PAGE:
Undersea eruption caught by satellite

MICHAEL FIELD
Last updated 14:54 14/08/2012
Pumice raft from space
Nasa

SEEN FROM SPACE: The circled area of light blue water shows discolouration from volcanic ash.

Pumice raft from space
Nasa
ENLARGED VIEW: The discoloured water caused by volcanic ash.

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A huge pumice raft spewed up by an undersea New Zealand volcano has been captured by a Nasa satellite.

It reveals that when it erupted on July 19 it even sent up a plume of ash that went unnoticed.

The first sign of it came last week when a Royal New Zealand Air Force Orion patrol spotted the pumice and re-rerouted multi-purpose warship HMNZS Canterbury to the scene, south of the Kermadec Islands, last Friday.

They found thick pumice for as far as the eye could see.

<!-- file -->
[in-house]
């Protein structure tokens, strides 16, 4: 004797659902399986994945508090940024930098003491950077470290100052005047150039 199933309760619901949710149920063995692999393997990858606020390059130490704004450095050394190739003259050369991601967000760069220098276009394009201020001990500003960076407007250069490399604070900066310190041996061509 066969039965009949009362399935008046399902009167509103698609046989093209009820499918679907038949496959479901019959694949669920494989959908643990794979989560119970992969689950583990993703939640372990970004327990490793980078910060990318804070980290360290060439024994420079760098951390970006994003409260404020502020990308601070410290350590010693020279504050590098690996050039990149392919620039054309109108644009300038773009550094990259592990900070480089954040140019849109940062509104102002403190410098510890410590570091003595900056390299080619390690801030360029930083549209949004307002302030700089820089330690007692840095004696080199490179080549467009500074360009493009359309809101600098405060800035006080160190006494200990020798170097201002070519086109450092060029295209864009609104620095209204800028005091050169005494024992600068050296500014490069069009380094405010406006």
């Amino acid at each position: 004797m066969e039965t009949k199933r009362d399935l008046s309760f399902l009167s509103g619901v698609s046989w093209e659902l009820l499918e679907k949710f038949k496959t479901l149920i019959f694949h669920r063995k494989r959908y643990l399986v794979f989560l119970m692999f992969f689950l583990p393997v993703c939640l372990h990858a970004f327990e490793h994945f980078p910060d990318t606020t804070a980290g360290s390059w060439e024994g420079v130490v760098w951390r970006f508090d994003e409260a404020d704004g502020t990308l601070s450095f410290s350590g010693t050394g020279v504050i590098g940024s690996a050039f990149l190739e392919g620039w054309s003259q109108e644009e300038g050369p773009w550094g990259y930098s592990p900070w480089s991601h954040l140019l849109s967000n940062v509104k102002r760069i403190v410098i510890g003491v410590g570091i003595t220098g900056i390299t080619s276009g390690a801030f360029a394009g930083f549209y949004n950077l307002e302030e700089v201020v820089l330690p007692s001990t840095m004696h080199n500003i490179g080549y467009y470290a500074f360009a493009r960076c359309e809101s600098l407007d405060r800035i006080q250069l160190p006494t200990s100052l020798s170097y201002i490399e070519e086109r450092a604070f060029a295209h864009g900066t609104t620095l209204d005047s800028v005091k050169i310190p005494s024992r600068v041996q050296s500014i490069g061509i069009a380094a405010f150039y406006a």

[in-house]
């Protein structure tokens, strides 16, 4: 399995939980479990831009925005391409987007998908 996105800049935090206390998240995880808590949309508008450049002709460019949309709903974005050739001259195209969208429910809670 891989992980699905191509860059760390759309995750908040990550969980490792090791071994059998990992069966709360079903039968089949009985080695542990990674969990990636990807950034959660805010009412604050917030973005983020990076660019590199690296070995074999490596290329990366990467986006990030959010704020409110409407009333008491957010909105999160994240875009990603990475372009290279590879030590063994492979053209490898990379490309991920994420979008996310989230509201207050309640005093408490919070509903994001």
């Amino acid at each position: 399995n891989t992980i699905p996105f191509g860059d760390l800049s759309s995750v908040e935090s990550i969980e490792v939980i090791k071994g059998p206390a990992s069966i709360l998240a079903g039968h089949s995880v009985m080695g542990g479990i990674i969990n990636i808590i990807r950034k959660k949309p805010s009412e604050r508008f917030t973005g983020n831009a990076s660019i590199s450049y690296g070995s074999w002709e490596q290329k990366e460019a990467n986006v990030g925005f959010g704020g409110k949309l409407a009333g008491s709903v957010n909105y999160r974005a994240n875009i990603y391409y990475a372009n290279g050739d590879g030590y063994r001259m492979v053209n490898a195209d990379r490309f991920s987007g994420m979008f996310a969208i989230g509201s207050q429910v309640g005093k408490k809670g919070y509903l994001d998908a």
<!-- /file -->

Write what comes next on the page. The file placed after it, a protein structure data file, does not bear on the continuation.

After reading the report, Nasa searched their database of satellite shots - coming up with these.

Scientists from Tahiti and New Zealand's GNS Science connected the eruption with a cluster of earthquakes in the Kermadec Islands on July 17 and 18.

Working independently of GNS, vulcanologist Erik Klemetti and Nasa visualiser Robert Simmon examined a month's worth of satellite imagery from Nasa's Moderate Resolution Imaging Spectroradiometer.

They discovered the first signs of the eruption - ash-stained water, gray pumice, and a volcanic plume - in imagery from 9.50 am and 2.10 pm on July 19.

"Hidden by clouds in the morning image, the site of the eruption is clearly visible in the afternoon image," Nasa says.

They then identified the likely source of the eruption as the Havre Seamount.

The eruption was strong enough to breach the ocean surface from a depth of 1100 metres.

By July 21, the eruption appeared to have waned, leaving behind the dense rafts of pumice.

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